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By Gayatri Bhaumik | December 19th, 2019

Spring Moon, the authentic Cantonese fine-dining restaurant at The Peninsula Hong Kong, has been thrilling diners for years with its exquisitely prepared dishes. Now, this dining institution is getting a new lease on life with the arrival of a new Chinese Cuisine Executive Chef, Lam Yuk Ming. As part of the restaurant’s new offerings, Lam has introduced a Chef’s Table experience, along with a more interactive Chef’s Table – Authentic Cultural Tour. Plus, just six months after arriving at the restaurant, Chef Lam has ensured that Spring Moon maintained its one-Michelin star status in the 2020 guide. We chat to Lam about how he honed his skills, and what he hopes to bring to diners at Spring Moon.

How did you get into food and cooking?

I got in the industry at the tender age of 14. My brother introduced me to an apprenticeship in a Chinese restaurant in Hong Kong. When I started the apprenticeship, I was particularly inspired by the different chefs. They all had a strong foundation of traditional cooking skills, which requires a lot of practice and years of experience. During my apprenticeship, I was exposed to different sections on a rotational basis, which strengthened my skill in various cooking methods.

What do you think are the most important attributes for a chef?

From my perspective, it is essential for a chef to be open-minded about the use of ingredients and techniques from different cultures. Also, it is crucial to be innovative. You have to be able to add new elements and ideas. But to do this well, you must also have a comprehensive understanding of the basics and the traditional way of cooking.

What makes a good dish?

To me, a great dish is prepared with an equal dose of classic technique and contemporary interpretation. Each expertly crafted dish is elevated to an art form, marrying striking aesthetics with a nuanced layering of tastes and textures.

What influences your cooking style?

My experiences in various countries have greatly inspired my cooking style. Working with different chefs, I was particularly enlightened by their culinary approach to and interpretation of Chinese cuisine while incorporating the taste of local audience.

What do you consider to be the standout moments or most important experiences of your career?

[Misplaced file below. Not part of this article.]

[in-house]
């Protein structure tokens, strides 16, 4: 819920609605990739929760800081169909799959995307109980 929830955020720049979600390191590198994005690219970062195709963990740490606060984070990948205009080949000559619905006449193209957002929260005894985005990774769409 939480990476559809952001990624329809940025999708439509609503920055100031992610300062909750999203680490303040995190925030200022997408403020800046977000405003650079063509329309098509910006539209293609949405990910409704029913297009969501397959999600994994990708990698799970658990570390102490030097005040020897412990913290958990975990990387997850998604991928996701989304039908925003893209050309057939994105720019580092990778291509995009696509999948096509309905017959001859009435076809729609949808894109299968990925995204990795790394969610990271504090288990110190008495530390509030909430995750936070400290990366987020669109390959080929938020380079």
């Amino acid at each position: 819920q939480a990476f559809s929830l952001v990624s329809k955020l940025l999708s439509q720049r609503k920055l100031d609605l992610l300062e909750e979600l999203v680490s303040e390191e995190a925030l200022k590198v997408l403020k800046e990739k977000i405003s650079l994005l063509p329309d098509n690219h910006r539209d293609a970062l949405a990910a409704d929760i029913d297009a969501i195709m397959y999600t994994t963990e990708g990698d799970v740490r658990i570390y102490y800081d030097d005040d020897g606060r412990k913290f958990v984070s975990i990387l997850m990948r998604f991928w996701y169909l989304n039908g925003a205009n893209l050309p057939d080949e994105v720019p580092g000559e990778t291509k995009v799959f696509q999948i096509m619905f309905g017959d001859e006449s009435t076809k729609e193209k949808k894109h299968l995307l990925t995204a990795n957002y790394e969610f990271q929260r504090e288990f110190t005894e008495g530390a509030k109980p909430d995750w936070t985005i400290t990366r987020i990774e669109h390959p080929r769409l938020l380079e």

To me, my ultimate motivation is always to see our guests with a bright smile after enjoying my creations. This is the one thing that never changes no matter where I go – the country, the city or the restaurant might be different, but the smile that they share is always the same.

What’s your process for creating a dish?

I’ve worked in a wide range of restaurants in Hong Kong, Macau, Beijing, and the United Kingdom. Thanks to this, I’ve been exposed to different cultures and have learned to refine Chinese cuisine with a local twist. I usually start with a much-loved classic and look for ways to refine it. I try to add a subtle twist, and this is all about finding a delicate balance between tradition and creativity while highlighting authenticity and seasonality.

You’ve worked at some of the top Chinese restaurants in Hong Kong, Macau, and Beijing. What did you take away from these experiences?

Over the past 20 years, I’ve been particularly inspired by the gastronomic cultures in different countries. Each country or city boasts their own unique culinary culture, which is a combination of the local climate, geography, availability of ingredients, and many other aspects. To me, it’s fun to take inspiration from here and there, then to put these new ideas into my creation and curate authentic Cantonese with a contemporary touch.

Chinese cooking is very different from western cooking. What particular skills are necessary for a chef to do well in Chinese cuisine?

For Chinese cuisine, the foundation of fundamental cooking skills such as stir-frying, braising, and roasting are of the utmost importance. And, of course, in Cantonese cuisine, it is equally important to be able to have the aroma of the wok when it comes to preparing most dishes.

You’ve recently introduced a Chef’s Table experience at Spring Moon. What do you hope guests get from this experience?

I’ve designed this experience to offer an interactive, behind-the-scenes perspective. The Chef’s Table offers over 30 choices of Cantonese creations, and guests can choose six to eight courses from this. The experience ensures that our guests gain a deeper understanding of the rich cultural heritage of Cantonese cuisine.

You’ve also created a Chef’s Table – Authentic Cultural Tour. Why was this important to you? What do you hope guests will learn from this?

It’s a rather intimate experience that allows me to interact with our guests in a comparatively smaller group. With this, guests can learn more about my cooking philosophy and delve into Cantonese gastronomic culture.

What are your signature dishes at Spring Moon?

The Chilled sea cucumber with crab meat and plum sauce, and Pan-fried bird nest with crab meat and egg white are some of favorites as both are representative of my culinary philosophy, which is all about showcasing the traditional cooking approach while presenting a contemporary and creative twist in the plating.

In Northern China, Chilled cucumber is a common cold appetizer. The combination with plum sauce, peach tree jelly, and Philippine crab meat together bring a delicate sweetness and acidity which cleans the palate. Avocado oil is added to the crab meat to give it a refreshing yet nutty aroma and innovative touch.

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